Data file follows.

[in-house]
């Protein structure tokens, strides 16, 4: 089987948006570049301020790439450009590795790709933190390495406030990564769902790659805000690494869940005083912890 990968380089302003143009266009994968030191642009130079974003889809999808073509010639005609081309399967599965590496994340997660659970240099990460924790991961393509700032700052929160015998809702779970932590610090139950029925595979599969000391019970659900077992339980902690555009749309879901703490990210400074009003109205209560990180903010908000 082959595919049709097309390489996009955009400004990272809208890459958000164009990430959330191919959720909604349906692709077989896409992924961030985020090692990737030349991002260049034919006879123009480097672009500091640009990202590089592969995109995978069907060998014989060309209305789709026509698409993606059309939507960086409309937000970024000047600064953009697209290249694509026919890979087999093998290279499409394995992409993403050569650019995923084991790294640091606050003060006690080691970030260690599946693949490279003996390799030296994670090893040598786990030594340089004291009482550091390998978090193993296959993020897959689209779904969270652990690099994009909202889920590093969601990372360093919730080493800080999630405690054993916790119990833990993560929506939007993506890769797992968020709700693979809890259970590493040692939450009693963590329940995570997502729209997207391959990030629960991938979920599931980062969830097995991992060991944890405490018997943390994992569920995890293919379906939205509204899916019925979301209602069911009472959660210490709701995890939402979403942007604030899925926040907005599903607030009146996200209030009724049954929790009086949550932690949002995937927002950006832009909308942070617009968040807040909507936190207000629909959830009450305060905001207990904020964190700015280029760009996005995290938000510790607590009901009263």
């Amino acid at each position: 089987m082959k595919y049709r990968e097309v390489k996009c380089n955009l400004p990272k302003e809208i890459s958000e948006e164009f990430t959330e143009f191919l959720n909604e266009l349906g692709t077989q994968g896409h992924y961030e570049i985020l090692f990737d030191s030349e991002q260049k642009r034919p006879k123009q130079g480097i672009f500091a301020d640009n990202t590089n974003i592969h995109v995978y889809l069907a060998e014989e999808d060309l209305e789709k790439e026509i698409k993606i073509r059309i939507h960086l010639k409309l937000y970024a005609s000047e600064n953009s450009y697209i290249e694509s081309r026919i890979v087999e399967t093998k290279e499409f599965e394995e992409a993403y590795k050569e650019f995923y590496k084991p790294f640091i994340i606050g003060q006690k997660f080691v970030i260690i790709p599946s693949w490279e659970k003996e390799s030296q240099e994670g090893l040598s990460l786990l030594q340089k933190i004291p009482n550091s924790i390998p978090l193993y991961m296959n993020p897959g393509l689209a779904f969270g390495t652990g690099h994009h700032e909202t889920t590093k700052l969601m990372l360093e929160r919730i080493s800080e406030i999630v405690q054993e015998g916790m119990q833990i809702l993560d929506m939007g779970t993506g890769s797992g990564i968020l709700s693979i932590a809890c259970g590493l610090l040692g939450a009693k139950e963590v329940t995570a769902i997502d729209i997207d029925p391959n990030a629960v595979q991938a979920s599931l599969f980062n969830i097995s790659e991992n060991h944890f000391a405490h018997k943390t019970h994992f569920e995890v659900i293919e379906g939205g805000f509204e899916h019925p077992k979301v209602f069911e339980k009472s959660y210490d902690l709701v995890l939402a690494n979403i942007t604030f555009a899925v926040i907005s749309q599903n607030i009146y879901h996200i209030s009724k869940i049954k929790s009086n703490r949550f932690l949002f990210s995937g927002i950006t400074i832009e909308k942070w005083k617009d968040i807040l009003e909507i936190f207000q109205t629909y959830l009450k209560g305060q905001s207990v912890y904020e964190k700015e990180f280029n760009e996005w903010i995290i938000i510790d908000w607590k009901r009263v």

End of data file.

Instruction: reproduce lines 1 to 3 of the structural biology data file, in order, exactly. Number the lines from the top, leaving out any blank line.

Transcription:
[in-house]
């Protein structure tokens, strides 16, 4: 089987948006570049301020790439450009590795790709933190390495406030990564769902790659805000690494869940005083912890 990968380089302003143009266009994968030191642009130079974003889809999808073509010639005609081309399967599965590496994340997660659970240099990460924790991961393509700032700052929160015998809702779970932590610090139950029925595979599969000391019970659900077992339980902690555009749309879901703490990210400074009003109205209560990180903010908000 082959595919049709097309390489996009955009400004990272809208890459958000164009990430959330191919959720909604349906692709077989896409992924961030985020090692990737030349991002260049034919006879123009480097672009500091640009990202590089592969995109995978069907060998014989060309209305789709026509698409993606059309939507960086409309937000970024000047600064953009697209290249694509026919890979087999093998290279499409394995992409993403050569650019995923084991790294640091606050003060006690080691970030260690599946693949490279003996390799030296994670090893040598786990030594340089004291009482550091390998978090193993296959993020897959689209779904969270652990690099994009909202889920590093969601990372360093919730080493800080999630405690054993916790119990833990993560929506939007993506890769797992968020709700693979809890259970590493040692939450009693963590329940995570997502729209997207391959990030629960991938979920599931980062969830097995991992060991944890405490018997943390994992569920995890293919379906939205509204899916019925979301209602069911009472959660210490709701995890939402979403942007604030899925926040907005599903607030009146996200209030009724049954929790009086949550932690949002995937927002950006832009909308942070617009968040807040909507936190207000629909959830009450305060905001207990904020964190700015280029760009996005995290938000510790607590009901009263």
């Amino acid at each position: 089987m082959k595919y049709r990968e097309v390489k996009c380089n955009l400004p990272k302003e809208i890459s958000e948006e164009f990430t959330e143009f191919l959720n909604e266009l349906g692709t077989q994968g896409h992924y961030e570049i985020l090692f990737d030191s030349e991002q260049k642009r034919p006879k123009q130079g480097i672009f500091a301020d640009n990202t590089n974003i592969h995109v995978y889809l069907a060998e014989e999808d060309l209305e789709k790439e026509i698409k993606i073509r059309i939507h960086l010639k409309l937000y970024a005609s000047e600064n953009s450009y697209i290249e694509s081309r026919i890979v087999e399967t093998k290279e499409f599965e394995e992409a993403y590795k050569e650019f995923y590496k084991p790294f640091i994340i606050g003060q006690k997660f080691v970030i260690i790709p599946s693949w490279e659970k003996e390799s030296q240099e994670g090893l040598s990460l786990l030594q340089k933190i004291p009482n550091s924790i390998p978090l193993y991961m296959n993020p897959g393509l689209a779904f969270g390495t652990g690099h994009h700032e909202t889920t590093k700052l969601m990372l360093e929160r919730i080493s800080e406030i999630v405690q054993e015998g916790m119990q833990i809702l993560d929506m939007g779970t993506g890769s797992g990564i968020l709700s693979i932590a809890c259970g590493l610090l040692g939450a009693k139950e963590v329940t995570a769902i997502d729209i997207d029925p391959n990030a629960v595979q991938a979920s599931l599969f980062n969830i097995s790659e991992n060991h944890f000391a405490h018997k943390t019970h994992f569920e995890v659900i293919e379906g939205g805000f509204e899916h019925p077992k979301v209602f069911e339980k009472s959660y210490d902690l709701v995890l939402a690494n979403i942007t604030f555009a899925v926040i907005s749309q599903n607030i009146y879901h996200i209030s009724k869940i049954k929790s009086n703490r949550f932690l949002f990210s995937g927002i950006t400074i832009e909308k942070w005083k617009d968040i807040l009003e909507i936190f207000q109205t629909y959830l009450k209560g305060q905001s207990v912890y904020e964190k700015e990180f280029n760009e996005w903010i995290i938000i510790d908000w607590k009901r009263v």